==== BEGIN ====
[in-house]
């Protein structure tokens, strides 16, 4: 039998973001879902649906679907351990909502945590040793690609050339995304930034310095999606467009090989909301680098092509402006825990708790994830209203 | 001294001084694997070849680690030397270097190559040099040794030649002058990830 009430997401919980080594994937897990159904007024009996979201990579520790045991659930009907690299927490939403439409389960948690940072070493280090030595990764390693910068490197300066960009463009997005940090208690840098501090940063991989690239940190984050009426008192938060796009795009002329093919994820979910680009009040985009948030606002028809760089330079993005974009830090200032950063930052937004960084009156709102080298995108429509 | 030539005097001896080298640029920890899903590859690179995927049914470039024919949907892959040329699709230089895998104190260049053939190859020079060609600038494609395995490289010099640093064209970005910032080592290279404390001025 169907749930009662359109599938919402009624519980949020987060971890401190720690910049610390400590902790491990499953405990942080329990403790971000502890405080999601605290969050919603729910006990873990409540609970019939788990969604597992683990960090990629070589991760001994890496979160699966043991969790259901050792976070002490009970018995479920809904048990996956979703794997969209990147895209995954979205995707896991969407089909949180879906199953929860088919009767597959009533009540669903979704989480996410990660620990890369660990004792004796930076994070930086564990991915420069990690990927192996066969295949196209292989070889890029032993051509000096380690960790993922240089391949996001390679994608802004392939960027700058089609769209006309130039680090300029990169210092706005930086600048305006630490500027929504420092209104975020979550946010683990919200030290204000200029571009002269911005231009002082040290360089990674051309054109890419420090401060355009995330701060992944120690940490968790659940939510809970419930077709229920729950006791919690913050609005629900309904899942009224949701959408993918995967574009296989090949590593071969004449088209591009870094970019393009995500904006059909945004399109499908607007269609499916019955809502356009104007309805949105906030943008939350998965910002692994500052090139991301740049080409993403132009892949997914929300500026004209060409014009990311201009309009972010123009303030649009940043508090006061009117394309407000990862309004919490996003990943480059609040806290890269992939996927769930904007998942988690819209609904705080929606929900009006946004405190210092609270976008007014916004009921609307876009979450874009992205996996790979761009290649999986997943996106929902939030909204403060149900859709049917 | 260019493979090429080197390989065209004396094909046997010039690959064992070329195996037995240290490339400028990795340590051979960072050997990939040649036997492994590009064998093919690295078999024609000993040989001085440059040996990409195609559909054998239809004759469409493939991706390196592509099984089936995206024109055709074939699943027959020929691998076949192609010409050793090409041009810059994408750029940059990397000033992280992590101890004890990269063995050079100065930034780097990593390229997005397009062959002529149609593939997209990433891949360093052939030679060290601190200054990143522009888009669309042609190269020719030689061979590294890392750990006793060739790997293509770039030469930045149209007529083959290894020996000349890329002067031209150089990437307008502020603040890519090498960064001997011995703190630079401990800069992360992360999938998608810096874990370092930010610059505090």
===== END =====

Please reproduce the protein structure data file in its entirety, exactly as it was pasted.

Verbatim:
[in-house]
């Protein structure tokens, strides 16, 4: 039998973001879902649906679907351990909502945590040793690609050339995304930034310095999606467009090989909301680098092509402006825990708790994830209203 | 001294001084694997070849680690030397270097190559040099040794030649002058990830 009430997401919980080594994937897990159904007024009996979201990579520790045991659930009907690299927490939403439409389960948690940072070493280090030595990764390693910068490197300066960009463009997005940090208690840098501090940063991989690239940190984050009426008192938060796009795009002329093919994820979910680009009040985009948030606002028809760089330079993005974009830090200032950063930052937004960084009156709102080298995108429509 | 030539005097001896080298640029920890899903590859690179995927049914470039024919949907892959040329699709230089895998104190260049053939190859020079060609600038494609395995490289010099640093064209970005910032080592290279404390001025 169907749930009662359109599938919402009624519980949020987060971890401190720690910049610390400590902790491990499953405990942080329990403790971000502890405080999601605290969050919603729910006990873990409540609970019939788990969604597992683990960090990629070589991760001994890496979160699966043991969790259901050792976070002490009970018995479920809904048990996956979703794997969209990147895209995954979205995707896991969407089909949180879906199953929860088919009767597959009533009540669903979704989480996410990660620990890369660990004792004796930076994070930086564990991915420069990690990927192996066969295949196209292989070889890029032993051509000096380690960790993922240089391949996001390679994608802004392939960027700058089609769209006309130039680090300029990169210092706005930086600048305006630490500027929504420092209104975020979550946010683990919200030290204000200029571009002269911005231009002082040290360089990674051309054109890419420090401060355009995330701060992944120690940490968790659940939510809970419930077709229920729950006791919690913050609005629900309904899942009224949701959408993918995967574009296989090949590593071969004449088209591009870094970019393009995500904006059909945004399109499908607007269609499916019955809502356009104007309805949105906030943008939350998965910002692994500052090139991301740049080409993403132009892949997914929300500026004209060409014009990311201009309009972010123009303030649009940043508090006061009117394309407000990862309004919490996003990943480059609040806290890269992939996927769930904007998942988690819209609904705080929606929900009006946004405190210092609270976008007014916004009921609307876009979450874009992205996996790979761009290649999986997943996106929902939030909204403060149900859709049917 | 260019493979090429080197390989065209004396094909046997010039690959064992070329195996037995240290490339400028990795340590051979960072050997990939040649036997492994590009064998093919690295078999024609000993040989001085440059040996990409195609559909054998239809004759469409493939991706390196592509099984089936995206024109055709074939699943027959020929691998076949192609010409050793090409041009810059994408750029940059990397000033992280992590101890004890990269063995050079100065930034780097990593390229997005397009062959002529149609593939997209990433891949360093052939030679060290601190200054990143522009888009669309042609190269020719030689061979590294890392750990006793060739790997293509770039030469930045149209007529083959290894020996000349890329002067031209150089990437307008502020603040890519090498960064001997011995703190630079401990800069992360992360999938998608810096874990370092930010610059505090």